Current Position: Vascular Neurology Fellow at Rush University Medical Center, Chicago, IL

Q: What made you interested in a career in stroke?

A: The experience of taking a stroke alert patient who was also 37 weeks pregnant personally to the angiography suite, and watching her beginning to speak and move her limbs after she returned from the procedure and then deliver a baby three weeks later, still makes me smile and feel contented whenever I think back. Starting with this case, my passion for stroke continued to gain ground through each year in residency as I continued to experience firsthand the immense role a vascular neurologist can play in the life of patients affected with this condition.

Q: What has been your career path into this field?

A: I completed all my training, including medical school, in India and then moved to the United States for my residency at the University of Kentucky Medical Center, followed by a fellowship in stroke at Rush University Medical Center.

By |December 20th, 2019|clinical|0 Comments

2019 AHA/ASA Updated Guidelines for the Early Management of Acute Ischemic Stroke: Changes

Parneet Grewal, MD
@parneetgrewal6

Powers WJ, Rabinstein AA, Ackerson T, Adeoye OM, Bambakidis NC, Becker K, et al. Guidelines for the Early Management of Patients With Acute Ischemic Stroke: 2019 Update to the 2018 Guidelines for the Early Management of Acute Ischemic Stroke: A Guideline for Healthcare Professionals From the American Heart Association/American Stroke Association. Stroke. 2019;50:e344–e418.

The evidence-based treatment of acute ischemic stroke (AIS) is constantly changing with new high-quality evidence, and the American Heart Association (AHA) has provided focused updates and guidelines on specific topics relating to the management of patients with AIS since 2013. The 2018 AIS Guidelines were published online on January 24, 2018 and are being followed throughout the United States for patient management.1 An independent evidence review committee appointed by the AHA Stroke Council’s Scientific Statements Oversight Committee performed a systemic review of literature, and a 2019 update to the 2018 guidelines was prepared with some new or revised recommendations. The guidelines focus on the prehospital care, emergency evaluation and treatment with intravenous alteplase (IV-tPA) and intra-arterial therapies and in hospital-management. In this blog post, I will discuss some of the recommendations that are new since the 2018 guidelines.

As per the updated guidelines, the benefit of bypassing the closest hospital capable of giving IV-tPA in favor of stroke centers providing a higher level of care including endovascular treatment (EVT) is uncertain at this point (COR: IIb, LOE: B-NR);2 however, the AHA does recommend that prehospital procedures to identify patients ineligible for IV-tPA and having a likelihood of large vessel occlusion (LVO) should be developed so that rapid transport of patients to centers capable of EVT could be facilitated (COR: IIb, LOE: C-EO).3,4 Transportation of patients with a stroke due to an LVO rapidly to improves the probability of effective reperfusion for those who qualify for this approach.5 However, the sensitivities and specificities of currently used LVO scales range from 47% to 73% and from 78% to 90%, respectively. A meta-analysis by the 2018 AHA systemic review committee concluded that, “No scale predicted LVO with both high sensitivity and high specificity,” which necessitates the development of new prehospital procedures.6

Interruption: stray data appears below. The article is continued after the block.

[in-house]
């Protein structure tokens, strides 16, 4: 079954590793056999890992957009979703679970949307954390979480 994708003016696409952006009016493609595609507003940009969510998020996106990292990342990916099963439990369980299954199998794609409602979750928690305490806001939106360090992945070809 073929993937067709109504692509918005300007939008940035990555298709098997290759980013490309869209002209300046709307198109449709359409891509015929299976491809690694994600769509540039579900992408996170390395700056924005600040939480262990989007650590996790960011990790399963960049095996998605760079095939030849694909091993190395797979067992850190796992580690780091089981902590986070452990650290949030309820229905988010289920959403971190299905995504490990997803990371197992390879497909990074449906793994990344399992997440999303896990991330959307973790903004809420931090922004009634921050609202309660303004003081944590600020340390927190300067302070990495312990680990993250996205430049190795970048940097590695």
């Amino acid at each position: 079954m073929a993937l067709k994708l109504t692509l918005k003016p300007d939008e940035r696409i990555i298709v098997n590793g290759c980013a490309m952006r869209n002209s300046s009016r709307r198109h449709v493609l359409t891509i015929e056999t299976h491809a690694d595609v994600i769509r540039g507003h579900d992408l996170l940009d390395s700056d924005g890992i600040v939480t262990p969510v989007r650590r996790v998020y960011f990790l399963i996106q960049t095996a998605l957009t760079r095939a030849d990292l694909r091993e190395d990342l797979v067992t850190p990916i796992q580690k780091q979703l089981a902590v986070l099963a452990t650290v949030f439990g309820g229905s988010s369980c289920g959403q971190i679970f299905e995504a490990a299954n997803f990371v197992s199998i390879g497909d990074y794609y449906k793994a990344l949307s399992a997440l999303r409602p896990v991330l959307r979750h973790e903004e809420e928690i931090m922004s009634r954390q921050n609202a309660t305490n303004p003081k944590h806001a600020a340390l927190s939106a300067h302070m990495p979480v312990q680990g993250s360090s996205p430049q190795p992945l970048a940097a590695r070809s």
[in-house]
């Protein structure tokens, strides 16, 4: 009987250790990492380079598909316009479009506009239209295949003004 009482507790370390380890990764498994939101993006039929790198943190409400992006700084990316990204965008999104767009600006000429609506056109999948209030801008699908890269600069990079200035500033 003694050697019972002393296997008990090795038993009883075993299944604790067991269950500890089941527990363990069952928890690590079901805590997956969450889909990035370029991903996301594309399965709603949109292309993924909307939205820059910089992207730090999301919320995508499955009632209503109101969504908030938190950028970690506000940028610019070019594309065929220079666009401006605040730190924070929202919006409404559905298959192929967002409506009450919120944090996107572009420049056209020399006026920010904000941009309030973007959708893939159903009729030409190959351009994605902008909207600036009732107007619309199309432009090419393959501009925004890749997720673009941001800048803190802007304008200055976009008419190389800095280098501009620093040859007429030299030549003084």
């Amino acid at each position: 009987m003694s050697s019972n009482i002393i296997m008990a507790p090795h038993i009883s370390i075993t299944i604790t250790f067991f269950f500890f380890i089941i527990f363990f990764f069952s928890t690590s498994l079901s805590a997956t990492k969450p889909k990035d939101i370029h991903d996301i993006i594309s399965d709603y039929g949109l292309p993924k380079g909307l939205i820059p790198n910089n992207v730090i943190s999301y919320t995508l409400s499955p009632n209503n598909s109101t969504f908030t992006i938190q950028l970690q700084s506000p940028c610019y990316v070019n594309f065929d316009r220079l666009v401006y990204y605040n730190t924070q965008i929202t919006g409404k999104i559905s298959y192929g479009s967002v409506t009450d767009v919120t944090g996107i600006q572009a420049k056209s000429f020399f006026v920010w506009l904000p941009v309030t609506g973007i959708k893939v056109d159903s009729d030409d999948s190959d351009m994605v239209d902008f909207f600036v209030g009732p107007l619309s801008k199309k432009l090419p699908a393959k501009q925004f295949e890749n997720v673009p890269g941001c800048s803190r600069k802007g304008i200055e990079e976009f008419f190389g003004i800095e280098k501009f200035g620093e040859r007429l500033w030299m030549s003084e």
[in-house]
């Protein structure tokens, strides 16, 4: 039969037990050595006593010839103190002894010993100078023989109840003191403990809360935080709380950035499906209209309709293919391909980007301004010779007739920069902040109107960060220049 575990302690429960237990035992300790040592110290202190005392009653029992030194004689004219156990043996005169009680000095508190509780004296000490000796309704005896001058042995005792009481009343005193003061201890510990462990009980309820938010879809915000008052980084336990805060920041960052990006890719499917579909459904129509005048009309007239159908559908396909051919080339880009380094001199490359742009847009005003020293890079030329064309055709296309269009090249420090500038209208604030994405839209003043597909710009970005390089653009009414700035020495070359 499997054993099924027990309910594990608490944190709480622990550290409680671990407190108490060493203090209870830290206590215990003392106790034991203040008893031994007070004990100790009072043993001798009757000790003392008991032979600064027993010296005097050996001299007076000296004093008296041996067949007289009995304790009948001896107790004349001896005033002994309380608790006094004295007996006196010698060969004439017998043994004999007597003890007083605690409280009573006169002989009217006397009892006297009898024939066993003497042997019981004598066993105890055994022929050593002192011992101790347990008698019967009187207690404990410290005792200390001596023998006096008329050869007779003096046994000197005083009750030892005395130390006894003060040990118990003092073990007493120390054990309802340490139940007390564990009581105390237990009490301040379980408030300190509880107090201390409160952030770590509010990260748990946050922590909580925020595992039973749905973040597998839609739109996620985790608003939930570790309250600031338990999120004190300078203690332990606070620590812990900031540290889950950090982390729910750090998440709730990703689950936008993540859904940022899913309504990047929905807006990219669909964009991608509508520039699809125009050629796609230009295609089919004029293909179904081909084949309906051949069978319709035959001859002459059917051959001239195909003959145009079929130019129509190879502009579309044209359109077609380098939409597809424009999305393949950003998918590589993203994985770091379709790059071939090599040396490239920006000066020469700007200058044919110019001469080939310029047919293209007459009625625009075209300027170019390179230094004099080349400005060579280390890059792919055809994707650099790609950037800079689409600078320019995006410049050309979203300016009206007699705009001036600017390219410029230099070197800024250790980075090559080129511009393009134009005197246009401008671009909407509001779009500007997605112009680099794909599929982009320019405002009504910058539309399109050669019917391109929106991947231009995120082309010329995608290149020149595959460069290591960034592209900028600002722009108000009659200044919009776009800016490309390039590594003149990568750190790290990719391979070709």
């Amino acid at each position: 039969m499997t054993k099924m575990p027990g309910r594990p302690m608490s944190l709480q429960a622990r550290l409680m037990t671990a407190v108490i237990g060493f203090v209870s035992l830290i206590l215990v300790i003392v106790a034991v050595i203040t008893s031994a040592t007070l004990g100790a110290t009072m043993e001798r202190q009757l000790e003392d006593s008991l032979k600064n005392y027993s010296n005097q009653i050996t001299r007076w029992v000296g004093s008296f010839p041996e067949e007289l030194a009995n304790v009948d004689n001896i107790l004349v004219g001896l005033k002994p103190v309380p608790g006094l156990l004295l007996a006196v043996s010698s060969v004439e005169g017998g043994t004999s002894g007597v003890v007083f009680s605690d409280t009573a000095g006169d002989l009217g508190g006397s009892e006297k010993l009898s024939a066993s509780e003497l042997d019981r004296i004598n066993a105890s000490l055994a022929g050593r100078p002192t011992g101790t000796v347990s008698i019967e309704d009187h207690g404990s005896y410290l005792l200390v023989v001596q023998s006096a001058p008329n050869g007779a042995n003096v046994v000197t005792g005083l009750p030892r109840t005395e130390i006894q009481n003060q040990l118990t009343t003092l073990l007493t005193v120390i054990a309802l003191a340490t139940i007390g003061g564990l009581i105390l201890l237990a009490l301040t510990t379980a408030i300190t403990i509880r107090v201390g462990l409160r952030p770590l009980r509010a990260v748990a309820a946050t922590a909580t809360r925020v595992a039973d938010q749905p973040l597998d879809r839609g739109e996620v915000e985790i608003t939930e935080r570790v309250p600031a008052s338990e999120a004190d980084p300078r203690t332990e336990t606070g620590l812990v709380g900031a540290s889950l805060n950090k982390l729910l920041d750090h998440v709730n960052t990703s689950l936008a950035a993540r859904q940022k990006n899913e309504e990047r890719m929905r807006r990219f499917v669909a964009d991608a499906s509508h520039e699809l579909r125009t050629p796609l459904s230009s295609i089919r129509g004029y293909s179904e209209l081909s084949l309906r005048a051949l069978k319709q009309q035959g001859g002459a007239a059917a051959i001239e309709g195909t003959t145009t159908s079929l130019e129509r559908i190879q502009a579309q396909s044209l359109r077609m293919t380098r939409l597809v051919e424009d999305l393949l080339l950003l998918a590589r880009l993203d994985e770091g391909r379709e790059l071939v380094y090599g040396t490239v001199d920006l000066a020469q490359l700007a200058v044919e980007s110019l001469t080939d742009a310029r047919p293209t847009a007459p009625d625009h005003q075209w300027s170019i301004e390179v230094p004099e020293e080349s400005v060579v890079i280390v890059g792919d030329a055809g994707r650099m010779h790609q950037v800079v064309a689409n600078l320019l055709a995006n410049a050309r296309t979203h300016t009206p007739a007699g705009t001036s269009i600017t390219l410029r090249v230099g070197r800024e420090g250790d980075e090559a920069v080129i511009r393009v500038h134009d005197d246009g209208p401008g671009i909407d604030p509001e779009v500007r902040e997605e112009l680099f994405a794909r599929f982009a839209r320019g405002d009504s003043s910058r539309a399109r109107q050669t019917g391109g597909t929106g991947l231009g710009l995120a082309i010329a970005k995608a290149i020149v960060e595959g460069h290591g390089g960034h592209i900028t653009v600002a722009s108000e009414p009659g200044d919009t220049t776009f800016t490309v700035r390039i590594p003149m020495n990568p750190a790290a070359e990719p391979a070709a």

By |December 18th, 2019|clinical|0 Comments

Article Commentary: “Hypoperfusion Intensity Ratio Predicts Infarct Progression and Functional Outcome in the DEFUSE 2 Cohort”

Stephanie Lyden, MD, BS

Olivot JM, Mlynash M, Inoue M, Marks MP, Wheeler HM, Kemp S, et al. Hypoperfusion Intensity Ratio Predicts Infarct Progression and Functional Outcome in the DEFUSE 2 Cohort. Stroke. 2014;45:1018–1023.

In stroke care, it is important to understand the various factors that influence patients’ risk for infarct progression. In this regard, there has been increasing interest in understanding the collateral circulation. For example, in chronic vessel stenosis, ischemic preconditioning can cause collateral arborization that results in less than expected infarct size if an occlusion at that area of stenosis occurs. Additionally, in patients with large vessel occlusion who do not achieve recanalization, adequate collateral circulation may play a role in reducing infarct size. The use of perfusion imaging has contributed to a better understanding of the collateral circulation.

This study aimed to evaluate the association between the severity of perfusion-weighted imaging abnormalities, using a hypoperfusion intensity ratio (HIR), on infarct progression and functional outcome in the Diffusion and Perfusion Imaging Evaluation for Understanding Stroke Evolution Study 2 (DEFUSE 2). HIR was defined as the proportion of TMax >6 s lesion volume with a Tmax >10 s delay and was dichotomized based on its median value (0.4) into low versus high subgroups and quartiles. Another way this definition was explained is that it is the Tmax 10/6 s ratio and assessed within 4.9 [+/- 2.6] hours after stroke onset. Initial infarct size was determined using diffusion weighted (DWI) imaging in patients who presented within 12 hours of stroke onset in whom endovascular treatment was anticipated. At day 5 from stroke onset of symptoms, final infarct volume was determined using the fluid attenuated inversion recovery (FLAIR) sequence on magnetic resonance imaging (MRI) of the brain. Total infarct growth was determined by the difference between final infarct volume and initial infarct volume. Baseline DWI lesion volume divided by the delay from symptom onset to baseline MRI of the brain calculated the initial infarct growth velocity. Conventional angiography was used to help determine good or poor collateral flow. A modified Rankin Scale ≤ 2 at 90 days was considered a good functional outcome.

By |December 17th, 2019|clinical|0 Comments